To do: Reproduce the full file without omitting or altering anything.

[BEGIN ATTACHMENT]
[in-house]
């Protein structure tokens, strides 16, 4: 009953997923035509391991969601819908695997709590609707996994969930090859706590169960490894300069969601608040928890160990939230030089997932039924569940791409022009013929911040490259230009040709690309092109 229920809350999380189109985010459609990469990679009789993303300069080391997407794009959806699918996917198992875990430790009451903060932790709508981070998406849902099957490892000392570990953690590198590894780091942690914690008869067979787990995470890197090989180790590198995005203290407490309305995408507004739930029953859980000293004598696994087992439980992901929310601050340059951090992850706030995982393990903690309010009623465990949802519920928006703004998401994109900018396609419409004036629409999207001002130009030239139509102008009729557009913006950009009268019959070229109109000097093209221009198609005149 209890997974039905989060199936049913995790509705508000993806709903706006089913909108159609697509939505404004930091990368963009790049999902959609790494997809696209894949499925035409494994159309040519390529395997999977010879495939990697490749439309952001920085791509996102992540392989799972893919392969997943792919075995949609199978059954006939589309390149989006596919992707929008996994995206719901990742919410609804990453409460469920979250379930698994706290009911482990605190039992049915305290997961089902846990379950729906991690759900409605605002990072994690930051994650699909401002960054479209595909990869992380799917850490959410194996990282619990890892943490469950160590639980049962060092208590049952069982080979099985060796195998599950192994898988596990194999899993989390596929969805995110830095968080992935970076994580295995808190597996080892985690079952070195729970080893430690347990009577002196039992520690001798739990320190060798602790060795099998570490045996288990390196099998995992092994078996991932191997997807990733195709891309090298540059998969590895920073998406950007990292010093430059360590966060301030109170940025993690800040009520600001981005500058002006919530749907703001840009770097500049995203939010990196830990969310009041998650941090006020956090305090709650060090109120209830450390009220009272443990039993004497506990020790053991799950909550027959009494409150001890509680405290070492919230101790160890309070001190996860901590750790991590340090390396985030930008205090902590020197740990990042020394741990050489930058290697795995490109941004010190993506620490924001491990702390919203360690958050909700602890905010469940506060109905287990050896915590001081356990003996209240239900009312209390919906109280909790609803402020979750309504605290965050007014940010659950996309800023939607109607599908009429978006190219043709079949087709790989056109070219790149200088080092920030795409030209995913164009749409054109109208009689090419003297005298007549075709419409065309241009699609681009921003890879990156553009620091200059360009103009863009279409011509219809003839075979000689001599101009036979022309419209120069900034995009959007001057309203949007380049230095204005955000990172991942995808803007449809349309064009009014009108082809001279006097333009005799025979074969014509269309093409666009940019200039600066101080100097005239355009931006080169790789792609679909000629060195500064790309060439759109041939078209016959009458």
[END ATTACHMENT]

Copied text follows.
[in-house]
């Protein structure tokens, strides 16, 4: 009953997923035509391991969601819908695997709590609707996994969930090859706590169960490894300069969601608040928890160990939230030089997932039924569940791409022009013929911040490259230009040709690309092109 229920809350999380189109985010459609990469990679009789993303300069080391997407794009959806699918996917198992875990430790009451903060932790709508981070998406849902099957490892000392570990953690590198590894780091942690914690008869067979787990995470890197090989180790590198995005203290407490309305995408507004739930029953859980000293004598696994087992439980992901929310601050340059951090992850706030995982393990903690309010009623465990949802519920928006703004998401994109900018396609419409004036629409999207001002130009030239139509102008009729557009913006950009009268019959070229109109000097093209221009198609005149 209890997974039905989060199936049913995790509705508000993806709903706006089913909108159609697509939505404004930091990368963009790049999902959609790494997809696209894949499925035409494994159309040519390529395997999977010879495939990697490749439309952001920085791509996102992540392989799972893919392969997943792919075995949609199978059954006939589309390149989006596919992707929008996994995206719901990742919410609804990453409460469920979250379930698994706290009911482990605190039992049915305290997961089902846990379950729906991690759900409605605002990072994690930051994650699909401002960054479209595909990869992380799917850490959410194996990282619990890892943490469950160590639980049962060092208590049952069982080979099985060796195998599950192994898988596990194999899993989390596929969805995110830095968080992935970076994580295995808190597996080892985690079952070195729970080893430690347990009577002196039992520690001798739990320190060798602790060795099998570490045996288990390196099998995992092994078996991932191997997807990733195709891309090298540059998969590895920073998406950007990292010093430059360590966060301030109170940025993690800040009520600001981005500058002006919530749907703001840009770097500049995203939010990196830990969310009041998650941090006020956090305090709650060090109120209830450390009220009272443990039993004497506990020790053991799950909550027959009494409150001890509680405290070492919230101790160890309070001190996860901590750790991590340090390396985030930008205090902590020197740990990042020394741990050489930058290697795995490109941004010190993506620490924001491990702390919203360690958050909700602890905010469940506060109905287990050896915590001081356990003996209240239900009312209390919906109280909790609803402020979750309504605290965050007014940010659950996309800023939607109607599908009429978006190219043709079949087709790989056109070219790149200088080092920030795409030209995913164009749409054109109208009689090419003297005298007549075709419409065309241009699609681009921003890879990156553009620091200059360009103009863009279409011509219809003839075979000689001599101009036979022309419209120069900034995009959007001057309203949007380049230095204005955000990172991942995808803007449809349309064009009014009108082809001279006097333009005799025979074969014509269309093409666009940019200039600066101080100097005239355009931006080169790789792609679909000629060195500064790309060439759109041939078209016959009458």